Quantitative Tightening is starting to add up.
By Wolf Richter for WOLF STREET.
The Federal Reserve has reduced its balance sheet by $626 billion since the peak in April 2022, with total assets now down to $8.34 trillion, the lowest since August 2021, according to the weekly balance sheet released today. Compared to a month ago, total assets dropped by $94 billion.
Treasury securities: -$435 billion from peak.
Since the peak in early June, the Fed has shed $435 billion in Treasury securities, bringing the total balance down to $5.34 trillion, the lowest since August, 2021. Over the past four weeks, the Fed has shed $61.2 billion in Treasury securities, exceeding by a smidgen the monthly cap of $60 billion.
Timing: Treasury notes and bonds “roll off” the balance sheet when they mature. Their maturity dates fall either on the middle of the month or at the end of the month. At that point, the Fed gets paid face value for the maturing Treasury securities.
Mortgage-backed securities: -$130 billion from peak.
The Fed’s holdings of MBS have dropped by $130 billion from the peak, to $2.61 trillion. Over the past four weeks, MBS have dropped by $15 billion.
These MBS are all backed by the US government (“Agency MBS”), and the taxpayer carries the credit risk, not the Fed.
The cap for the monthly roll-off is $35 billion. But each month, the roll off has been below the cap, and over the winter by about half. This has to do with the plunge in home sales and the collapse in mortgage refis as mortgage rates have risen.
MBS roll off the balance sheet primarily through the pass-through principal payments that all holders receive when mortgages are paid off, such as when mortgaged homes are sold or mortgages are refinanced. The principal portion of regular mortgage payments are also passed through to MBS holders.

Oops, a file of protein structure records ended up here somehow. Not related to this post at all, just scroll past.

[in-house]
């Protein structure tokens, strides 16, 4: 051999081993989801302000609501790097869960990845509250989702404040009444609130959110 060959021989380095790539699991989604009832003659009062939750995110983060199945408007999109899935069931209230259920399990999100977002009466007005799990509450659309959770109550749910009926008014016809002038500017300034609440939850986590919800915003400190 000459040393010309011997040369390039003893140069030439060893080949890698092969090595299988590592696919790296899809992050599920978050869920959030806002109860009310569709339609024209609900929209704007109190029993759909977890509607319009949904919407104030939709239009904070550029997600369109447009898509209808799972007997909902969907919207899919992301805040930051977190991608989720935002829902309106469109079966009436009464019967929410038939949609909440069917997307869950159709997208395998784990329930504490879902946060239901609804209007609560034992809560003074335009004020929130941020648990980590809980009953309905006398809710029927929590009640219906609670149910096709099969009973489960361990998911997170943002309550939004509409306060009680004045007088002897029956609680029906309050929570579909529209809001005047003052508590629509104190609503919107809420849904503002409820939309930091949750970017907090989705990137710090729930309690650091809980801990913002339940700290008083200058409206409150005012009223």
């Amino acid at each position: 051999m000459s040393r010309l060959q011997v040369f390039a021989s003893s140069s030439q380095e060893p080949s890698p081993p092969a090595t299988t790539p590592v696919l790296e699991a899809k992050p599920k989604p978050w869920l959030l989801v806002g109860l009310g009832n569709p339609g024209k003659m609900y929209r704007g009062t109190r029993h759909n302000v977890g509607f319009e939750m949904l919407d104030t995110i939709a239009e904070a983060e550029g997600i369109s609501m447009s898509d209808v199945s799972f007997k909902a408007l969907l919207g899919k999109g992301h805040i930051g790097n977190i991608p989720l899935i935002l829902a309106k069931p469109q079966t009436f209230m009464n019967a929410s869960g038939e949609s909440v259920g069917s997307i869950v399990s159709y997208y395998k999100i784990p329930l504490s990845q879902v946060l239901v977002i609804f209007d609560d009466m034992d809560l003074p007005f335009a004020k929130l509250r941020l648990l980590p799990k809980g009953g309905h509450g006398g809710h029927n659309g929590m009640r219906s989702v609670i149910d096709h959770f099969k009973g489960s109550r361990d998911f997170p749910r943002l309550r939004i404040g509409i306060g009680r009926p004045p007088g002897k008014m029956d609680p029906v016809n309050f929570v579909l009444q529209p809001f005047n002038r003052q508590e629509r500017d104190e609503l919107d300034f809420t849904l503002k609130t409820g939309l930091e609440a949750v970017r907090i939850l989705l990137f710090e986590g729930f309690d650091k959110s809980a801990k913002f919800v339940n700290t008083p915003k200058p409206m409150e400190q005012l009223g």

The downward zigs in the chart below reflect these pass-through principal payments that reduce the MBS balances on the Fed’s balance sheet. The upward zags reflect the Fed’s MBS purchases during QE.
Unamortized Premiums: -$45 billion from peak.
Unamortized premiums fell by $48 billion from the peak in November 2021, to $308 billion. Over the past four weeks, they fell by $3 billion.
Every investor that buys bonds in the secondary market has to deal with this issue when market yields for that maturity are lower than the coupon interest rate of the bond: The bonds trade above face value. This “premium” above face value becomes a capital loss when the bond matures and the holder gets paid face value. That premium is the price paid for the above-market coupon interest payments. So over the life of the bond, it works out. But how do you account for that premium?
The Fed writes off the premium in regular increments over the life of the bond, and by the time the bond matures, the premium has been written off entirely. This amortization matches the higher coupon interest income from the bond with the corresponding write-down of the premium. The Fed accounts for the premiums in a separate account, “unamortized premiums,” and each week, the amortization of the premium reduces this balance:
Keeping an eye on potential warning signs.